5August | Saturday
MAKANDA at the End of Space, the Beginning of Time
Popolipo (The Remixes)
Le Dernier Empereur Bantou
Even though he has a Juno nomination and Polaris Prize longlist kudos to his name, he hasn’t yet made as big of a splash across the border. With his latest track, “Sexus Plexus Nexus,” this should change. Erin Macloeod, Pitchfork
World-Pop musician Pierre Kwenders lays the mack down in "Sexus Plexus Nexus". AFROPUNK
La poésie du chanteur montréalais et sa musique qui nous attaquent à coups de percussion électronique, fait voyager. Le Journal de Montréal
Afro-Canadian singer/songwriter Pierre Kwenders’ music is a response to a world that so often asks people who fit comfortably in multiple boxes to pick only one. While Pierre’s music ranges from icy R&B to futuristic hip-hop, his style is rooted in Congolese rumba, the ubiquitous sound of The Democratic Republic of Congo. With his new full-lenght album, out on September 2017, Pierre looks to build on the success of his debut. Produced entirely by Seattle-based Fly Guy Dai (aka Tendai Maraire of Shabazz Palaces), this new album pivots from Bantou's housey thump to something more instrumental, incorporating strong African influence and old-school West Coast hip-hop vibes into Kwenders unique recipe.pierrekwenders.com
September 2017 will mark the return of Pierre Kwenders, a torchbearer of today’s new wave of African artists. Now, the Afro-Canadian singer-songwriter unveils his music video for Sexus Plexus Nexus, the second single off his sophomore album, MAKANDA at The End of Space, the Beginning of Time, due out on September 8th via Bonsound. The song premiered two weeks ago on CBC radio 2’s The Strombo Show.
Pierre Kwenders’ new album is available now for preorder on all digital platforms.
Directed by duo Epher Heilland, the video is a true celebration. The idea was to recreate the ambience and dances in Kinshasa, Pierre explains. The vibe of a street fair where you go with your family to celebrate until the wee hours. Listening to the song and partying, you never want it to end, all that celebration of love.
MAKANDA carries the heritage of a modern Africa in which Congolese Rumba is at the forefront. The album, recorded in Seattle, was produced by Tendai Baba Maraire, one-half of the Seattle-based hip hop duo Shabazz Palaces (Sub pop records). Pierre Kwenders’ musical depth is present throughout the 11 tracks, which interweave new wave world music, rumba trap and indie afro. He sings and raps in four languages (lingala, french, english, shona), allowing him aesthetic and lyrical options most artists do not have. These four languages are the album’s cornerstones.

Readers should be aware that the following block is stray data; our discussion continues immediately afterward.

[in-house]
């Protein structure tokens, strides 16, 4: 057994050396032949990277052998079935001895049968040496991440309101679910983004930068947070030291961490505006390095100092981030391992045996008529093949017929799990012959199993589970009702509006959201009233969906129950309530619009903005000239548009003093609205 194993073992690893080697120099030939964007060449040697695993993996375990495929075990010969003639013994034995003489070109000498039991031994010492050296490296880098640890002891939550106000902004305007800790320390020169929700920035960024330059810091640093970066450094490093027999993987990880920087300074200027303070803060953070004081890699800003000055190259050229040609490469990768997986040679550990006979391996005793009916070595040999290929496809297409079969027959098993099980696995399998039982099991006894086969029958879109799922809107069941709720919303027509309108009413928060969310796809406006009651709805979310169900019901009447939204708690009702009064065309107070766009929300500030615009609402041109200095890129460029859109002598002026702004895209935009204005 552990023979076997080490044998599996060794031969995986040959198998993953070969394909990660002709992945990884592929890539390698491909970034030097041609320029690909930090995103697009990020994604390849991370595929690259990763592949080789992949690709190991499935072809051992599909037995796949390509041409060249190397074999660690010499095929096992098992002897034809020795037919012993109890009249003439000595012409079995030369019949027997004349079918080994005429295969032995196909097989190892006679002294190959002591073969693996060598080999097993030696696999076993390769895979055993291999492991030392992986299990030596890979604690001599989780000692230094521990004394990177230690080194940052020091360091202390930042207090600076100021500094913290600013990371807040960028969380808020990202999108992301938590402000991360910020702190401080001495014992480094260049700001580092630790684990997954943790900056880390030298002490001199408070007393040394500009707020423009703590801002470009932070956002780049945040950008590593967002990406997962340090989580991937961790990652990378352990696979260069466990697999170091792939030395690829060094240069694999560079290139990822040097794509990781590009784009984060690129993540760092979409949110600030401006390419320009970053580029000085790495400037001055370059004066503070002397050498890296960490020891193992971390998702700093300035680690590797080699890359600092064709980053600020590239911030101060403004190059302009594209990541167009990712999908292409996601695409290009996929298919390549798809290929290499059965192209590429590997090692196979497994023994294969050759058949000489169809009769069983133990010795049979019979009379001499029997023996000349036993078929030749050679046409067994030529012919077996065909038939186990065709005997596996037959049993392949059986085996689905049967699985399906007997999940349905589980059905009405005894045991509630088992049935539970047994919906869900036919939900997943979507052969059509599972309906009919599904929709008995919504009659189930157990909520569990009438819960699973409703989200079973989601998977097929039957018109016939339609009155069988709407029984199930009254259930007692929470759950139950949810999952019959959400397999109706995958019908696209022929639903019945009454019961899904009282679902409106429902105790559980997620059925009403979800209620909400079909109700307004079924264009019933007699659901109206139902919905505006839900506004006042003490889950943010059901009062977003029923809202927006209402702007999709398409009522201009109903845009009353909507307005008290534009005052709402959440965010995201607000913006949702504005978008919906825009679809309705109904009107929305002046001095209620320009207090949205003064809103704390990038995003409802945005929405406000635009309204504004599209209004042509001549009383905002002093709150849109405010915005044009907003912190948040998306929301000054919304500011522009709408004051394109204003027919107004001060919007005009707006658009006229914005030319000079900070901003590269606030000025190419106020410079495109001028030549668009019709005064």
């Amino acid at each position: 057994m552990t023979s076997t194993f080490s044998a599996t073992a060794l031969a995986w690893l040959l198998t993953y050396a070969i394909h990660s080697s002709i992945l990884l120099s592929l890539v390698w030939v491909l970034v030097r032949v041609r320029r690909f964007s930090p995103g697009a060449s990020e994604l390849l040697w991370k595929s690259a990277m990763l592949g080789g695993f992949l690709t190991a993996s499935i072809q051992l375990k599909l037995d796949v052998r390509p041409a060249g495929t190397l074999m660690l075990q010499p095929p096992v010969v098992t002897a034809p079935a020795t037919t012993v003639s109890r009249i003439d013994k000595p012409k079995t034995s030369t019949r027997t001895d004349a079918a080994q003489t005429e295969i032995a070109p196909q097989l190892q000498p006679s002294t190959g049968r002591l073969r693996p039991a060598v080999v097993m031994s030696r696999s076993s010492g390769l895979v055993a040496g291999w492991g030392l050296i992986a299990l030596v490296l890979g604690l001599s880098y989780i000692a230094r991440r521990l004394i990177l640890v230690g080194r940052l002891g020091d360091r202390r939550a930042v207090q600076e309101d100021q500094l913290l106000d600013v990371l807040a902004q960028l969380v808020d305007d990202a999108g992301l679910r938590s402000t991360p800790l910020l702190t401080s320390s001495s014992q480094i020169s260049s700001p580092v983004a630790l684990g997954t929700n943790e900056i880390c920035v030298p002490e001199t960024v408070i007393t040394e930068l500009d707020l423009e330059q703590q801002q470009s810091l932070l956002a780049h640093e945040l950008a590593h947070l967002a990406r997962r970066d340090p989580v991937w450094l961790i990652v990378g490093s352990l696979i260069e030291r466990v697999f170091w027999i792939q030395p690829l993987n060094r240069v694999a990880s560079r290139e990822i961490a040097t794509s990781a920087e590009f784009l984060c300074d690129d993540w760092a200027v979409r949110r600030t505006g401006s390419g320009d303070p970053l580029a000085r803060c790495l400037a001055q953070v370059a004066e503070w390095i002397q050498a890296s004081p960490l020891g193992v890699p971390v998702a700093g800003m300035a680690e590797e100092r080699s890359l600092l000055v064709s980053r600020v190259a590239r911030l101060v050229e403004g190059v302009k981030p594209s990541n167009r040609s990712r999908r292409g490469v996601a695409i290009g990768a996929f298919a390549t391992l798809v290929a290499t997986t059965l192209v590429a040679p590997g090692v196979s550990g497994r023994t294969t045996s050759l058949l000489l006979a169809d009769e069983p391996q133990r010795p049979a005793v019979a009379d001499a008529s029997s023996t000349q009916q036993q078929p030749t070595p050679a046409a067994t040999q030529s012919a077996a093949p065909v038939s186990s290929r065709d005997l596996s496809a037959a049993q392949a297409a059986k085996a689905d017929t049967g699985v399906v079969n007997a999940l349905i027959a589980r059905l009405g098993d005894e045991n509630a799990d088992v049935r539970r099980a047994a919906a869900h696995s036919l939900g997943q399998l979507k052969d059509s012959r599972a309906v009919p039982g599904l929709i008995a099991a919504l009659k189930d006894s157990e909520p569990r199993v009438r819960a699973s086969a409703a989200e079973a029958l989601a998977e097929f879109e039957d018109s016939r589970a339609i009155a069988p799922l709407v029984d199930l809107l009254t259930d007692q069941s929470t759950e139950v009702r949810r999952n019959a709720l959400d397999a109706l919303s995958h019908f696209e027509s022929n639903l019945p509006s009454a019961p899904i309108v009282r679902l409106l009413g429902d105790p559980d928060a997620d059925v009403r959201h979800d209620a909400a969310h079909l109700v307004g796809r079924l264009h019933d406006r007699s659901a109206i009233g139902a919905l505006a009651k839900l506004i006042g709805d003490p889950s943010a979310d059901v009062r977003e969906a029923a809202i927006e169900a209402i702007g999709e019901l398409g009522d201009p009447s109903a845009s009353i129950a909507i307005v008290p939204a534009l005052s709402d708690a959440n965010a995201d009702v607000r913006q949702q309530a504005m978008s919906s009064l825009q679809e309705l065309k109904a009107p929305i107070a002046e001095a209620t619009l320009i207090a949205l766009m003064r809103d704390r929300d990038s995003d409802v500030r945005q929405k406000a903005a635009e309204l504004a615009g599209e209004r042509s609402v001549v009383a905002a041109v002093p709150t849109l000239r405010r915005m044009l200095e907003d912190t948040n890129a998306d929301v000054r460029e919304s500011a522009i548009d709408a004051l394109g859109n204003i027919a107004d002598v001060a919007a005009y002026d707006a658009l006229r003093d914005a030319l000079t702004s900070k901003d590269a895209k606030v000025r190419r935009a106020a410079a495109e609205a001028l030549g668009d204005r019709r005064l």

Pierre Kwenders will hit the road again this summer for a tour through Quebec and the rest of Canada. The singer-songwriter just came back from a successful European tour with Mozart's Sister and POP Montreal, and made stops in Paris, London and Glasgow, among other cities.
Afro-Canadian singer/songwriter Pierre Kwenders’ music is a response to a world that so often asks people who fit comfortably in multiple boxes to pick only one. Born in Kinshasa, Kwenders draws on his wide-ranging experience to make personal music with multiple points of entry, rather than paring it down to fit recognizable genres. He also wields it like a studio trick; he sings and raps in five languages, allowing him aesthetic and lyrical options most artists do not have.
While Pierre’s music ranges from icy R&B to futuristic hip-hop, his style is rooted in Congolese rumba, the ubiquitous sound of The Democratic Republic of Congo. Like Kwenders, the genre’s identity transcends location: It began in the 1960’s as central African artists’ take on Afro-Cuban rumba, which in turn grew out of African sounds imported to Cuba through the slave trade in the 17th century. But Pierre is as influenced by the sound of Congolese rumba as he is by the attitude of artists like the late Papa Wemba, who pushed the genre forward by finding ways to incorporate new ideas. Kwenders takes a similar approach to R&B and hip-hop.
After a pair of well-received EP’s, Kwenders 2014 full-length Le Dernier Empereur Bantou established him as a torchbearer for a new wave of African artists. It was long- listed for the 2015 Polaris Prize, nominated for the 2015 Juno World Music Album of the year, and was nominated at the 2015 ADISQ for World Music Album of the Year. Its lead single, Mardi Gras earned the 2015 ADISQ for Video of the Year. He played most Canadian festivals and toured Europe in support of the album.
Aside from his records and touring, Pierre is a major progressive force in the Montreal music scene. He is one of the founders of the Moonshine Collective, a conglomeration of artists focused on increasing the diversity of the city's output. What began as a monthly after-hours dance party (coinciding with the full moon, hence the name) has grown to serve as label, management, and other behind-the-scenes functions for independent artists. He is also a frequent collaborator with Win Butler of the Arcade Fire: The two have shared the decks at multiple parties and Pierre supported Arcade Fire on their fifth annual fundraiser for the Haiti-focused charity Kanpe.
His new album, out on September via Bonsound, is produced entirely by Fly Guy Dai (aka Tendai Maraire of Shabazz Palaces). Not surprisingly, Kwenders shifts from Bantou’s housey thump to something notably more rap-centric. But this new album also finds Pierre doubling down on his heritage, and the influence of Congolese rumba is more prevalent than ever in his songwriting and instrumentation. Still, his music maintains his unique sound; check the guitars in " Woods of Solitude", the first single.
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